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Oof! This book! Easily one of the finest novels I've read—just wrecked me. So beautifully written, so damn good. A more coherent review and endorsement to come once I have a chance to gather my thoughts. But trust me, you don't want to miss this one.
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A fictional yet historical look at the true wife of Joseph Smith and the founding of the Mormon Church. A compelling read from beginning to end.
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I'll admit, I really didn't know anything about the history of the founding of the LDS church before reading this book. I found myself researching it on my own to learn more. I really liked that this book focused on the point of view of the women involved, questioning whether or not they truly believed or just had no choice but to go along with the men in such a restrictive culture. It was fascinating to read how it all evolved. Sometimes the historical narrative felt a little slow, and a map of the area with the towns notated would have been helpful. Overall I found this a very interesting historical fictional biography of Emma Smith, the wife of the prophet and founder of the LDS church Joseph Smith. I received a copy of this book from netgalley and the publisher in exchange for my honest review.
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The Prophet's Wife by Libbie Grant tells the story of Emma Smith the wife of Joseph Smith, the founder of the Norman Church. What an interesting read! Very well written. I was able to follow the 2 different time lines. Thanks for titling  the chapters and providing dates. It would be helpful to include a map also. The discussion at the end of the book by the author was helpful. It was interesting to hear what happened afterwards. Emma expressed thoughts and emotional that I was was thinking. Is this man crazy, or for real. I'm still not sure. I will recommend. Thank you for letting me review this book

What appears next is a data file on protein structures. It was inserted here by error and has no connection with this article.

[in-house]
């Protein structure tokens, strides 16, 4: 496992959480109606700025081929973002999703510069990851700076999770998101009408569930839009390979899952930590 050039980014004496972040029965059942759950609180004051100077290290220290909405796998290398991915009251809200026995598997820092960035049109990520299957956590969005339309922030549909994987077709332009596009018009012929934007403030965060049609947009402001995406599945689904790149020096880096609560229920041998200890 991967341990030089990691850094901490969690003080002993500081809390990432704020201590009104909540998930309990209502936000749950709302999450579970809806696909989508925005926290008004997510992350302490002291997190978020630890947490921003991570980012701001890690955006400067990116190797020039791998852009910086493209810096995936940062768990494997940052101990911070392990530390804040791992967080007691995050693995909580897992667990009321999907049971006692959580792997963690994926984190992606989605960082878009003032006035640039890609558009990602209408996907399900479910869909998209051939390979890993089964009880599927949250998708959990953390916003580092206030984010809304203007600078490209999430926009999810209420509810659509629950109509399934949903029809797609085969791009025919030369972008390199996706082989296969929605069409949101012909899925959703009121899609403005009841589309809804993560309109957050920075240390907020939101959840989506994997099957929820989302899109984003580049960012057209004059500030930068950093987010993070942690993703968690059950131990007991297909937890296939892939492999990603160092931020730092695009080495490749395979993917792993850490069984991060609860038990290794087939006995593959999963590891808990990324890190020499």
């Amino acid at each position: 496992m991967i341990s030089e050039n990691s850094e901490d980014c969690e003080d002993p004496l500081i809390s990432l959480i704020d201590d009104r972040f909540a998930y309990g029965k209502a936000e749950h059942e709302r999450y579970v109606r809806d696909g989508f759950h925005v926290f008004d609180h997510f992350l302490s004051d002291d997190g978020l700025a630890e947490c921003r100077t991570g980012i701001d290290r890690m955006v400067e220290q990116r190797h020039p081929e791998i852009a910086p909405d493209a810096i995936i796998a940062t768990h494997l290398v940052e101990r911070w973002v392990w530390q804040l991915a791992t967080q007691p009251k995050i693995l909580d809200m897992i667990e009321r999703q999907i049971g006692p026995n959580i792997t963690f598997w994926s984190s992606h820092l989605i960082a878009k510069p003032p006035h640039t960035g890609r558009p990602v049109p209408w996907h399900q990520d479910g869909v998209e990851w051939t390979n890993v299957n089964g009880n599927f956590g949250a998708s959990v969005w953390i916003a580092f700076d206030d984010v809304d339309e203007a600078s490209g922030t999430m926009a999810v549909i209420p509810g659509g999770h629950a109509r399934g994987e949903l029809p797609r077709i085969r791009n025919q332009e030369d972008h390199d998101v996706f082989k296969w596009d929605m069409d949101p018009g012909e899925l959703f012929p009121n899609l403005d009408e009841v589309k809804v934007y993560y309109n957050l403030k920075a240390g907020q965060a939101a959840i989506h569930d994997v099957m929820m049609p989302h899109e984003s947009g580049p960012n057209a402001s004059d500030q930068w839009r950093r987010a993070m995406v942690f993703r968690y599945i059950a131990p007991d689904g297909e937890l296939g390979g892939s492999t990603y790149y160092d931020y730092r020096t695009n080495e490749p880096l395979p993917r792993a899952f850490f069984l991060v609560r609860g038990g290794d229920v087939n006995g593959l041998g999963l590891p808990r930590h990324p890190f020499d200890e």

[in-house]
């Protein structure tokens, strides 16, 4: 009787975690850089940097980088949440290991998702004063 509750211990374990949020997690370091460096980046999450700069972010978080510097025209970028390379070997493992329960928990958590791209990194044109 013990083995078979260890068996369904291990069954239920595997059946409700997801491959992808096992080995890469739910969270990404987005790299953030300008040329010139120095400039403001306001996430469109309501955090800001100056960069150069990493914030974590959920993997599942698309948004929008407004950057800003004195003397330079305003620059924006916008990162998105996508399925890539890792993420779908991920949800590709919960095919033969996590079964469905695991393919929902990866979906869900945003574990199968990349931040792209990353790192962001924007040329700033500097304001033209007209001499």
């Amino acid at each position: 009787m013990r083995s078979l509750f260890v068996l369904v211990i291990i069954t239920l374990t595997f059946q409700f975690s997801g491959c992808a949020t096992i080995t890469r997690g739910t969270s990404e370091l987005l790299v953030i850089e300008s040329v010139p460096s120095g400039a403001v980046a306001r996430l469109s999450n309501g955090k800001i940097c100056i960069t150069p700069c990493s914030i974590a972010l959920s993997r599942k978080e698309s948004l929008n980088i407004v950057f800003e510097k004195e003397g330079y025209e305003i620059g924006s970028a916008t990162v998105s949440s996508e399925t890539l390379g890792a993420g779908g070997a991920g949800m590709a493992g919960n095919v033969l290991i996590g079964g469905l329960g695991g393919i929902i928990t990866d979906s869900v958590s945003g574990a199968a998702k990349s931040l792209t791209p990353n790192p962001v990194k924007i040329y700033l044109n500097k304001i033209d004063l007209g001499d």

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The Prophet's Wife tells the story of the early and turbulent days of the Church of Jesus Christ of Latter Day Saints.  Emma, as portrayed by Libbie Grant, is trapped in marriage to the charismatic church founder.  She comes to love the man who is her spouse and father of her children and works with him to grow his church.  But she can also see Joseph's weaknesses.  She endures estrangement from parents, poverty, loss of children and twice has to flee during the night to save her own life and the lives of her children.  She is also seen as a leader for women and works tirelessly to help the poor and needy.

This book will provoke conversations.  It is well researched historically and compelling to read.  It is also historical fiction and the private interactions are created by the author.  I appreciate Grant's listing the books she used as sources (some of which I've read).  I also like her transparency in listing what she has changed for dramatic purposes for the story.  Thank you to NetGalley and William Morrow and Custom House for an eARC in exchange for an honest review.
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A wonder ti read! A compelling look at the start of the Church of Latter Day Daints told through the eyes of the sometimes skeptical wife of Joseph Smith. I was thoroughly engaged as I learned a lot of history I was unfamiliar of. A must read!
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The Prophet’s Wife is the story of the beginnings of the Mormon religion, from the perspective of Emma, the woman who saw it all from the inside as the wife of founder Joseph Smith. Emma was wrapped up in the idealistic beginnings of the church, but began to struggle to reconcile her love for Joseph with doubts about the motivation behind some of Joseph’s revelations that took the church in directions Emma couldn’t bring herself to accept. 

It’s all about the age old story of the lies men tell to hold onto power, and how easily people can be caught up in their beliefs, following leaders that tell them what they want to hear. 

Thanks to NetGalley, William Morrow and Custom House for the Advanced Reader’s Copy, and for author Libbie Grant for bringing this important story to life.
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Expansive and riveting, The Prophet’s Wife is a fascinating exploration of the roots of the Mormon faith, conveyed through the eyes of Emma, Joseph Smith’s first wife. 

Rich with historical detail and empathetic, compassionate storytelling, this novel is both heartbreaking and inspirational as readers follow Emma and her struggle with reconciling her faith against her wavering devotion to the man some consider a prophet and some consider a heretic. Absolutely enthralling.